When I think of the Harry Potter series, and specifically how the books were brought to life in the movies, I was struck by the spaces were magical enough to inspire delight and awe. While I am a fan of the open spaces and clean lines of modern design, there is something to be said for closed floor plans of old homes and the magic, delight, and awe that they sometimes create. There are plenty of examples of how people are creating cool and magical spaces today but the question I find myself kicking around is, “how might technology be woven into space design to create amazing experiences for the rest of us? ”
I was first struck by this years ago when I visited Monticello and saw the alcove bed between Thomas Jefferson’s bedroom and his office. This design certainly was not typical to the 3-bedroom ranch that I grew up in any of the neighborhood houses that I visited while growing up. If you have not seen it, Jim Merithew captured an image of it for an article he wrote for Wired:
More recently, thanks to Reddit (and Pinterest and Tumblr), I have become appreciative of / somewhat addicted to “room porn.” Why? There are countless examples of when design is used to create unique or unexpected experiences.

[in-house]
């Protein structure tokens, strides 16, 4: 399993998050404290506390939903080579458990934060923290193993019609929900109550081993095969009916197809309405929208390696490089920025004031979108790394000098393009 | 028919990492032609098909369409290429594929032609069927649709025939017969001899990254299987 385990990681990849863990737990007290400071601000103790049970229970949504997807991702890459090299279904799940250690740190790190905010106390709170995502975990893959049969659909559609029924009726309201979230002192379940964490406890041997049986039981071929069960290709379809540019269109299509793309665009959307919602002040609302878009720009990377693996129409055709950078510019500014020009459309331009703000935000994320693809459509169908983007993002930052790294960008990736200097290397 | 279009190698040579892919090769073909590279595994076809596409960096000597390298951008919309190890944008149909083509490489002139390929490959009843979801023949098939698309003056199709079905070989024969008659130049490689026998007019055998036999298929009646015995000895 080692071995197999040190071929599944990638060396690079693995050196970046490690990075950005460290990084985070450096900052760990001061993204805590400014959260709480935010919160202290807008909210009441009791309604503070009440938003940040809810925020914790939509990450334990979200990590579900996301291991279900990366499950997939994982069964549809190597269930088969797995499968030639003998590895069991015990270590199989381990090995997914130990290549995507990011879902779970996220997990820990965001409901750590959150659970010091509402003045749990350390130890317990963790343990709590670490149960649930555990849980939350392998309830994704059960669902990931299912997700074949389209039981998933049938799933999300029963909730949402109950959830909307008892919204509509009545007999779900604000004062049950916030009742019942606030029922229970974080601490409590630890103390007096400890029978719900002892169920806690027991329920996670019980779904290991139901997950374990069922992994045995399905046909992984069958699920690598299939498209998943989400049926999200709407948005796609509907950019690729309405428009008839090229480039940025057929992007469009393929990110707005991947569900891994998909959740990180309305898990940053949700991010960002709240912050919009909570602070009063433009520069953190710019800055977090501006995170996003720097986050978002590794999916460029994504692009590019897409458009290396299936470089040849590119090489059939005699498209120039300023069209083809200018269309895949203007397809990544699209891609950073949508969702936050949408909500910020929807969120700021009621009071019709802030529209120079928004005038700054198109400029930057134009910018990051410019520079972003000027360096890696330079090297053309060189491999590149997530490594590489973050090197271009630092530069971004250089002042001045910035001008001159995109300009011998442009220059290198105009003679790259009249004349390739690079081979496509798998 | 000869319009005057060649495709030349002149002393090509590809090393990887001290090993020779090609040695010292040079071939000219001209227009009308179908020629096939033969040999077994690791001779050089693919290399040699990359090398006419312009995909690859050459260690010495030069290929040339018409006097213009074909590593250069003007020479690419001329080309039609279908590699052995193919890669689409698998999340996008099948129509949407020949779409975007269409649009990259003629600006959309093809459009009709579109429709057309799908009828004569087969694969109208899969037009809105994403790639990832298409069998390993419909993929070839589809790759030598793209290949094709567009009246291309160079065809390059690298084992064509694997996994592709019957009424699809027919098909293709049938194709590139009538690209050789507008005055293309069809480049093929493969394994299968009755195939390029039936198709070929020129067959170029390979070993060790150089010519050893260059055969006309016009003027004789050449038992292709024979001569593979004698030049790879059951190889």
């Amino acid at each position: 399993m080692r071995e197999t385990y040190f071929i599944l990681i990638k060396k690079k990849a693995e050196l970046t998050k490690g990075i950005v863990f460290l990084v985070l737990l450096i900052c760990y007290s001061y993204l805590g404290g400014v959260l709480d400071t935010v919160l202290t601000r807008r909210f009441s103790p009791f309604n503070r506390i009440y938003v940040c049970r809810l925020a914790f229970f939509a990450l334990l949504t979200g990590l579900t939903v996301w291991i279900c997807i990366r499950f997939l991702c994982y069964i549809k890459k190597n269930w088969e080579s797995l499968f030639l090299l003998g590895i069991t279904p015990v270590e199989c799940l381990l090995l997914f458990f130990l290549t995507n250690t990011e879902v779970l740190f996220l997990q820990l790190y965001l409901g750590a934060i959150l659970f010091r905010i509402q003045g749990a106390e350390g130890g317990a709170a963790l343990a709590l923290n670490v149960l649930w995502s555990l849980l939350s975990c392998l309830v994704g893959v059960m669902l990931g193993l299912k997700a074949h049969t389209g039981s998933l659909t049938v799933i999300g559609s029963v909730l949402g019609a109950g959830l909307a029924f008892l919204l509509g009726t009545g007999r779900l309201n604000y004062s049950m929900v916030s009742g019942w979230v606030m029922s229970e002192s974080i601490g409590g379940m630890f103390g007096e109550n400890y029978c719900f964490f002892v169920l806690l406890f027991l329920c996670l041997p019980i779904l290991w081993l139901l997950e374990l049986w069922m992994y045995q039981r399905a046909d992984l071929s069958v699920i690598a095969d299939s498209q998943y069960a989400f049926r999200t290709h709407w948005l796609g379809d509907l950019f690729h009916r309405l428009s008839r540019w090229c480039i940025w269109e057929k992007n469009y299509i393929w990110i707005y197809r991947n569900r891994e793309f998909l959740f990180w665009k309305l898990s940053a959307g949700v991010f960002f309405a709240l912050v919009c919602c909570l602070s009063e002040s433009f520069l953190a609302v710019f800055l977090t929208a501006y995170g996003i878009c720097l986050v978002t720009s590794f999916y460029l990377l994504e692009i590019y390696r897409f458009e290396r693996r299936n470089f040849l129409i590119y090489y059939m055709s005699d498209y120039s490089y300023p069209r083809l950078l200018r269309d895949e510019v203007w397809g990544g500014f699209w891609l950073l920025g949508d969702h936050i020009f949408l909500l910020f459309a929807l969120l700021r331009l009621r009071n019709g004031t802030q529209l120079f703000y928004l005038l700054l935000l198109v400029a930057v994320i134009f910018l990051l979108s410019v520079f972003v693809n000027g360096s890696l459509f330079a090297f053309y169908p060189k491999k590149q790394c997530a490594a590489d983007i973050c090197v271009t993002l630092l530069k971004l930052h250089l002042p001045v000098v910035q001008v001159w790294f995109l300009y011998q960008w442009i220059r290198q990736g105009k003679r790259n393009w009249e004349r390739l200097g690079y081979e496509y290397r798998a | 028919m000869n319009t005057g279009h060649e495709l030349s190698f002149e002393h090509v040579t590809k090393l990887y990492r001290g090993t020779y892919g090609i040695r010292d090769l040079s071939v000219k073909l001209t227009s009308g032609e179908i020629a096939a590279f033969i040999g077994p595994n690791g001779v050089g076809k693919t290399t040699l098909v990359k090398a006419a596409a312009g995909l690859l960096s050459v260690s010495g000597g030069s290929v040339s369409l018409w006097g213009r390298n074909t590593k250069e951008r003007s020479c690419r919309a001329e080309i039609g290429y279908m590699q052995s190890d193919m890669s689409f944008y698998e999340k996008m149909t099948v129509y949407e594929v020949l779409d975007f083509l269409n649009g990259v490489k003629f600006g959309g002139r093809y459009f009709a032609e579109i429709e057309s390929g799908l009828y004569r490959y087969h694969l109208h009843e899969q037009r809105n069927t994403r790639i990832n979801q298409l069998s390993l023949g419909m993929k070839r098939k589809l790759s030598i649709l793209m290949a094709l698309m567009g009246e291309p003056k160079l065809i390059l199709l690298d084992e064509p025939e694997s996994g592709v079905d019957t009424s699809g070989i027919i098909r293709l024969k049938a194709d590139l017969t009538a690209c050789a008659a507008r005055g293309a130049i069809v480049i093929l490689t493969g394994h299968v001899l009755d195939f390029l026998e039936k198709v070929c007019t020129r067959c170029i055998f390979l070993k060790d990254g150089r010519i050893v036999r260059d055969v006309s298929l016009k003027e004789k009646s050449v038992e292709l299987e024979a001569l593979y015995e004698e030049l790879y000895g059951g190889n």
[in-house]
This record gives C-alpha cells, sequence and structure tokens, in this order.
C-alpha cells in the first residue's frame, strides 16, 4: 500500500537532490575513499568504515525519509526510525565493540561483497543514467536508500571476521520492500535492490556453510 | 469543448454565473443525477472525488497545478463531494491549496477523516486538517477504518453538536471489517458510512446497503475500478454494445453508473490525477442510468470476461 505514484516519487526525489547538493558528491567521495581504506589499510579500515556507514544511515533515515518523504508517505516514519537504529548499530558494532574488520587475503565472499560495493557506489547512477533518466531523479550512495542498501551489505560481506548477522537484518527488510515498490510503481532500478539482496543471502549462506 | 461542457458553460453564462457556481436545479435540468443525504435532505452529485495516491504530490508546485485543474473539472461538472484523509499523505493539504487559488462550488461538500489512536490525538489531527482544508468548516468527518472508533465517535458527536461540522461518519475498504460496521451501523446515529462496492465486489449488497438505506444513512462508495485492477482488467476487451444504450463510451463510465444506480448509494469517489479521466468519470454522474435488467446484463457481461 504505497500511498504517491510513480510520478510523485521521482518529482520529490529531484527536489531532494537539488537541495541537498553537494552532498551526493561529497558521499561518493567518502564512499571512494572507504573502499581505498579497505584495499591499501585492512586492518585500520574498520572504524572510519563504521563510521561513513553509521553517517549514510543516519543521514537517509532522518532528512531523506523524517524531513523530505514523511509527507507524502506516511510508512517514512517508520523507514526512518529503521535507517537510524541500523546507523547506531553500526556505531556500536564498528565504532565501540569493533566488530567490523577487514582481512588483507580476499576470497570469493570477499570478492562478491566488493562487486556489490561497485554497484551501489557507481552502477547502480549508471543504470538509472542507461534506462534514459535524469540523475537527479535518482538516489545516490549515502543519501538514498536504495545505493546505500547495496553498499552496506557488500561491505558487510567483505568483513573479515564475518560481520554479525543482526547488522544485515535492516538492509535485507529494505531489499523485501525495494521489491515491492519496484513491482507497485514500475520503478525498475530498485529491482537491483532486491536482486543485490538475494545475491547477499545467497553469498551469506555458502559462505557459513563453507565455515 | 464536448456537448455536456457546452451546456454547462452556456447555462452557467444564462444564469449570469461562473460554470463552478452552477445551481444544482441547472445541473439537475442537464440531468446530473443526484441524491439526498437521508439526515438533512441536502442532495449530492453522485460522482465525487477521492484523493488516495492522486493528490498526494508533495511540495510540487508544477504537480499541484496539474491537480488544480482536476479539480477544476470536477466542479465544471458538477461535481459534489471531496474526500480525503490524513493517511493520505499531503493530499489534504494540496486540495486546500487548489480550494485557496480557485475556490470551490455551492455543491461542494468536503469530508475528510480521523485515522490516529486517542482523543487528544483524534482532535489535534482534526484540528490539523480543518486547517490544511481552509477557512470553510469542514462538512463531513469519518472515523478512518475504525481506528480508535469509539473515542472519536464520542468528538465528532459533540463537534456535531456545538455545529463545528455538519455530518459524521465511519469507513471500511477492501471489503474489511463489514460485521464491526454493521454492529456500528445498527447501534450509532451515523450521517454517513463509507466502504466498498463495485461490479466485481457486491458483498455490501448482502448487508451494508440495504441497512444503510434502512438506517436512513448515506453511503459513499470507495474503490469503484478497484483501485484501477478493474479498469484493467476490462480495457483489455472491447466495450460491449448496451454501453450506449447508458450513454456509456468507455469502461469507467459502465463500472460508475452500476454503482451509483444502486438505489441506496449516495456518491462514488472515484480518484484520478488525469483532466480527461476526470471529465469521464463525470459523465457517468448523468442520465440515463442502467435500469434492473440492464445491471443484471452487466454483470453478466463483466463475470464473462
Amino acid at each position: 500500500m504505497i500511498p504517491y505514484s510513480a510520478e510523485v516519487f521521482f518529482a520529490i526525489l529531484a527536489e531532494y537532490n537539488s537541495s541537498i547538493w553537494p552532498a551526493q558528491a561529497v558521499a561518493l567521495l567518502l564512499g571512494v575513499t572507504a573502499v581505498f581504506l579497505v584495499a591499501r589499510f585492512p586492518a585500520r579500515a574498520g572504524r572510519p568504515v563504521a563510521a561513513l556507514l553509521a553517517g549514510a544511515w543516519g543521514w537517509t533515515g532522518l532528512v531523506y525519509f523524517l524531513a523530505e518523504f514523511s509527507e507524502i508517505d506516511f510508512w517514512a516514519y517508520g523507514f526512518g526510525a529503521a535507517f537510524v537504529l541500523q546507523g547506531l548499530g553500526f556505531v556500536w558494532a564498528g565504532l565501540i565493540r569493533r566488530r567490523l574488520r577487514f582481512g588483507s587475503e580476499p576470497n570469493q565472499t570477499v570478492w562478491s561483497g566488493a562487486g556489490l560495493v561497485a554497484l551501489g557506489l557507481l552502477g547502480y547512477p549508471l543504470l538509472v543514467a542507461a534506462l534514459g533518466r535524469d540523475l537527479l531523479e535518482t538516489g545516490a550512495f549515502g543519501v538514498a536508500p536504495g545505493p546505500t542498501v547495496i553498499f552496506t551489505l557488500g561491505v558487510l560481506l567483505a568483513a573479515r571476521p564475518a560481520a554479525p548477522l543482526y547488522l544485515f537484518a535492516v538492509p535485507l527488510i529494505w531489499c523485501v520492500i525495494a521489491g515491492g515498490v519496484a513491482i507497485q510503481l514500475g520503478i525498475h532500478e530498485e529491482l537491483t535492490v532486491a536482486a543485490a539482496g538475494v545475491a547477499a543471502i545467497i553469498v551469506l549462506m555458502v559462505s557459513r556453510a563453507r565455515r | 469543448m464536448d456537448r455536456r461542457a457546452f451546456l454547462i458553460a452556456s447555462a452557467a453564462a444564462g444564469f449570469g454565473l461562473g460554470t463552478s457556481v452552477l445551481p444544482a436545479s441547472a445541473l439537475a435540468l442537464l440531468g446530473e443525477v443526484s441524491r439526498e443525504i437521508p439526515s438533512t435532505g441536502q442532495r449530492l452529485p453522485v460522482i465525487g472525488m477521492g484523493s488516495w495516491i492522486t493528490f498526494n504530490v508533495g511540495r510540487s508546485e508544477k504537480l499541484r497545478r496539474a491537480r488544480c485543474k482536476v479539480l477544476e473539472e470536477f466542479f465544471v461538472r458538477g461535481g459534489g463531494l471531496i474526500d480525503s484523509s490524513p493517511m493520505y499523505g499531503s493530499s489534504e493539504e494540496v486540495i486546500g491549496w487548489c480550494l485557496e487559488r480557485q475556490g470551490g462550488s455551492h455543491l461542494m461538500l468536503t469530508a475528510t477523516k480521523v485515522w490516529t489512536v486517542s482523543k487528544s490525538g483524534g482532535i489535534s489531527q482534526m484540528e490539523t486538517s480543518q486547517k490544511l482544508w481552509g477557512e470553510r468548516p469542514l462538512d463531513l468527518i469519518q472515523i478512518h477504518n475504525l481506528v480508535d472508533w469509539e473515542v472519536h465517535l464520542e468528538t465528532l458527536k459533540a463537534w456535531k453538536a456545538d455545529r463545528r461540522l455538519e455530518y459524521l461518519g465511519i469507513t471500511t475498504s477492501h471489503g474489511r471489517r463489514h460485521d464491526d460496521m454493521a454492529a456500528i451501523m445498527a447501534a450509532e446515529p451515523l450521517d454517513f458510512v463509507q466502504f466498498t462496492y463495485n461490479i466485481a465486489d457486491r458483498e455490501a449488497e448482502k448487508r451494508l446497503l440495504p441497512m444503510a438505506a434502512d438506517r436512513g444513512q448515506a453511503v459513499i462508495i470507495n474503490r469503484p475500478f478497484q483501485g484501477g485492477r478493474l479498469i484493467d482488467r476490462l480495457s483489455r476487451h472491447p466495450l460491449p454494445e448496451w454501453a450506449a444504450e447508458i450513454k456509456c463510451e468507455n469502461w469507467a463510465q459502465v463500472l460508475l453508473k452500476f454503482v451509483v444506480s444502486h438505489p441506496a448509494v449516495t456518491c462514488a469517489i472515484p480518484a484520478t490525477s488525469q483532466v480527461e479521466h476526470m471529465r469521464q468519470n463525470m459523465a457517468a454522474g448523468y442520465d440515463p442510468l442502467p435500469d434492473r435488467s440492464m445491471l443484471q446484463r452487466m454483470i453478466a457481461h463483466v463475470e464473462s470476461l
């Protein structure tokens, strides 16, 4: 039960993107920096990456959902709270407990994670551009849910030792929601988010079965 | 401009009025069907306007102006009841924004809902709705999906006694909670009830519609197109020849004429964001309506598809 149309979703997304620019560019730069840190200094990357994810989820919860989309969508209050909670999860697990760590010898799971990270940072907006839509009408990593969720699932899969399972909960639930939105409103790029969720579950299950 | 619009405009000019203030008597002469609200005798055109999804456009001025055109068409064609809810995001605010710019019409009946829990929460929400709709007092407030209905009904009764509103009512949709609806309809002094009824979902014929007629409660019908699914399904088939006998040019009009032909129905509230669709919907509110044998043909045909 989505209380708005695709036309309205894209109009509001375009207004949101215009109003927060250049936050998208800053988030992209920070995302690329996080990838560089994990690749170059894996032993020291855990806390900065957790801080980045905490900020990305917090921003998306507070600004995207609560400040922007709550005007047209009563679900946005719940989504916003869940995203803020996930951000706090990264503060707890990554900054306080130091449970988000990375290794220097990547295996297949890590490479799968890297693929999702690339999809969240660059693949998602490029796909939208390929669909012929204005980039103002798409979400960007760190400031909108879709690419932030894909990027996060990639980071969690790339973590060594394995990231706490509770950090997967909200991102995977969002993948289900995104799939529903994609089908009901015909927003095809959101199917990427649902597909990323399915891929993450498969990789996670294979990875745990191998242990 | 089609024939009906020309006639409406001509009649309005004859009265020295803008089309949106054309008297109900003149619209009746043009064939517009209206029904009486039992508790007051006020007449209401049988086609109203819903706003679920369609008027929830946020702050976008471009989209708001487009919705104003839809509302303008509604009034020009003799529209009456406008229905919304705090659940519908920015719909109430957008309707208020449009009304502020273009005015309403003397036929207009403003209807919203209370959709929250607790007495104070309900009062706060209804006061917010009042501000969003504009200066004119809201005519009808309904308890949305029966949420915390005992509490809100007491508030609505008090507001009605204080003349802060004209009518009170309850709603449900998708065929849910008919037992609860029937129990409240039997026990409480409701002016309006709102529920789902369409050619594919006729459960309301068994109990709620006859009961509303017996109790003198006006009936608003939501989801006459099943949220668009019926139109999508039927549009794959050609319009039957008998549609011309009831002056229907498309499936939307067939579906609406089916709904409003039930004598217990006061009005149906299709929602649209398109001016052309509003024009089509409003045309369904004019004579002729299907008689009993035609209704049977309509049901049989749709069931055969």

At the extreme end of the modern spectrum is Gary Chang’s apartment in Hong Kong: 24 rooms can be created in a 344 square foot space. Self-designed and not exactly inexpensive (the renovation described by the New York Times in 2009 cost $218,000), the space is pretty amazing. Kirsten Dirksen has a video from / for faircompanies.com (a great resource for ideas about and insights into sustainable culture) exploring the apartment with Chang. As much I love the idea of the space, 344 square feet is a little small for me (I say this as a guy who can’t keep track of his keys when he knows that he left them on the counter; all the moving walls all but guarantee some rage-filled mornings trying to get out the door).
So what constitutes “magic” in a living space? I suspect that it is highly personal, though, looking through the images that people consider to be “room porn,” my eye gravitates toward spaces that exist in or in harmony with nature; that suggest a certain sense of peace or calm (heck, Al Capone managed to pull this off in his prison cell); or that are wildly organic or incredibly industrial. I think the key, when it comes to technology, will be making the “magic” seamless if not invisible. The secret doors made by the folks over at Creative Home Engineering or The Hidden Door Company come to mind as a means of creating a magical space…but the doors, in and of themselves, are not enough. I look to things like motion sensors, subtle LED (or fiber optic) lighting, interesting textures and palettes, and furniture and accessories for the actual magic.
I wonder what it would be like if HGTV, rather than focusing building a showcase Smart Home, set out to design and build a magical home. Who would they engage? Designers, certainly, but I wonder what the role of set designers, special effects artists, and technologists might be. I also wonder what the balance between magic, the practicality of a livable space, and cost would be.